Switches to Adalimumab Biosimilars Yielded Similar Outcomes to the Reference Product in IBD

After switching to 1 of 2 adalimumab biosimilars, patients with inflammatory bowel disease (IBD) experienced comparable clinical outcomes to the reference product after 6 months, according to a recent study.

Patients with inflammatory bowel disease (IBD) experienced similar safety and efficacy outcomes when they were switched to 1 of 2 adalimumab biosimilars from the reference product, according to a recent study published in Scientific Reports.

“Overall, biosimilar drugs seem to be as effective and safe as the originator. Further larger and longer studies are mandatory to understand the clinical implications of these findings,” wrote the investigators.

The study set out to verify the clinical outcomes of biosimilars ABP501 (Amgevita) and SB5 (Imraldi), which have been approved by the European Medicines Agency for all indications of the reference product (Humira). However, some of the indications were extrapolated based on data from trials on patients with rheumatic diseases, suggesting that more real-world evidence is needed to confirm the effects in IBD specifically.

“Indeed, while we have significantly reduced the healthcare costs related to IBD treatments thanks to the adoption of these molecules, it is relevant to acknowledge that this was done without a consistent literature supporting their efficacy and safety in the gastroenterological field,” wrote the investigators.

IBD is an umbrella term for ulcerative colitis and Crohn disease (CD). IBD is often treated with anti-tumor necrosis factor-alpha drugs, such as adalimumab, which can help patients control flares, prevent complications, and stall disease progression.

The multicenter prospective cohort study enrolled patients from the IBD Unit of Padua University and 3 IBD centers in Santorso, Pisa, and Genoa, Italy and was conducted between October 2018 and July 2020.

Eighty patients with IBD who originally received reference adalimumab were enrolled in the study and were switched to receive either ABP501 (n = 55) or SB5 (n = 25). Switched patients were age- and sex-matched with 38 patients, who acted as a control group and continued to receive reference adalimumab for at least 2 years without switching to a biosimilar. Data was collected at baseline and at 6 months after switching.

Among the patients who were switched to ABP501, 45 (81.8%) had CD and 35 (63.6%) were men. At baseline, 47 (85.5%) patients were in remission, 5 (9.1%) had mild disease, 3 (5.4%) has moderate disease, and none had severe disease.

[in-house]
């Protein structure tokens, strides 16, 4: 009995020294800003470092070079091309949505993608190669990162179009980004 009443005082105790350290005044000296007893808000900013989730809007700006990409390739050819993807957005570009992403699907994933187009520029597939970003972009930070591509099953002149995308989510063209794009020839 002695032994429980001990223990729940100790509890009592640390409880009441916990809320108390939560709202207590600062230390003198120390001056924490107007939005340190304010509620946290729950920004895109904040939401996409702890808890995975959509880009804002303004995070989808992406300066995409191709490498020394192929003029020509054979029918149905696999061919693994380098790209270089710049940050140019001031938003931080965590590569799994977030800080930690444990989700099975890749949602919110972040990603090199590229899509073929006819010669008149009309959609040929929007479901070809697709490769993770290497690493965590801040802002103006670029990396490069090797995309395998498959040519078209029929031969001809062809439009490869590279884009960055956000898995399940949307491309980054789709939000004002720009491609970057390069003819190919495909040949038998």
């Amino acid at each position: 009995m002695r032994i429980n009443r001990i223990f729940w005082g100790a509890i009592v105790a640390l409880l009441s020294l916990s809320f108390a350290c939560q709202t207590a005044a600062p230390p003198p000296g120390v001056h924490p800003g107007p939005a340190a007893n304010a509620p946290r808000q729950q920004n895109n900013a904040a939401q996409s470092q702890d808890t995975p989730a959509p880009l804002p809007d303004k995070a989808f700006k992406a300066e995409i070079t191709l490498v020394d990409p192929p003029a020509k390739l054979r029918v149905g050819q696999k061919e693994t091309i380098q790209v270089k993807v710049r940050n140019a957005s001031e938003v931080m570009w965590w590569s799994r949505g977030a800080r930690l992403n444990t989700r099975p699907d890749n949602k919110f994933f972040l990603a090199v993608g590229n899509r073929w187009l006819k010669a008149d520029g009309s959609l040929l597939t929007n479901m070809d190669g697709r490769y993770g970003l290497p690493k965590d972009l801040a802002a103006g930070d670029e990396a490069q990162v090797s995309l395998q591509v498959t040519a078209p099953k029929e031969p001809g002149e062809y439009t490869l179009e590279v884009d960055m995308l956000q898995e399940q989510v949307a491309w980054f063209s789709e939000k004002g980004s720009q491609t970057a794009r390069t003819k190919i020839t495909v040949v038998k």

After 6 months, 42 (76.4%) were still in remission, 4 (7.3%) had mild disease, 8 (14.5%) had moderate disease, and 1 (1.8%) had severe disease (baseline vs 6 months post-switch; P = .09).

For the patients who were switched to SB5, 72% (n = 18) had CD and 60% (n = 15) were men. At baseline, 24 (96%) patients were in remission, 1 patient had mild disease, and none had moderate or severe disease.

After receiving a biosimilar for 6 months, 21 (84%) were still in remission, 3 (12%) had mild disease, 1 (4%) had moderate disease, and none had severe disease (baseline vs 6 months post-switch; P = .20).

Additionally, a statistically significant increase of patients requiring steroid therapy in addition to biologic therapy was observed for the ABP501 group (P = .01) but not the SB5 group (P = .50).

“This finding may imply a necessity of increased monitoring after switching therapy, in order to manage or prevent an exacerbation of the disease,” noted the investigators.

The need for optimization was not significant between baseline and 6 months post-switch in either group receiving a biosimilar.

Overall, 9 patients discontinued biosimilar therapy after 6 months, with 6 stopping therapy for ineffectiveness, 1 because they needed surgery, and 2 for adverse reactions. Except for 1 patient from the SB5 group who discontinued for adverse reactions, all the discontinuations were from the ABP501 group.

The investigators identified several limitations, including the modest sample size, the short follow-up period, the heterogeneous population at baseline, and the lack of immunogenicity values, such as antidrug antibodies.


Cingolani L, Barberio B, Zingone F, et al. Adalimumab biosimilars, ABP501 and SB5, are equally effective and safe as adalimumab originator. Sci Rep. Published online May 14, 2021. Accessed May 20, 2021. doi: 10.1038/s41598-021-89790-4

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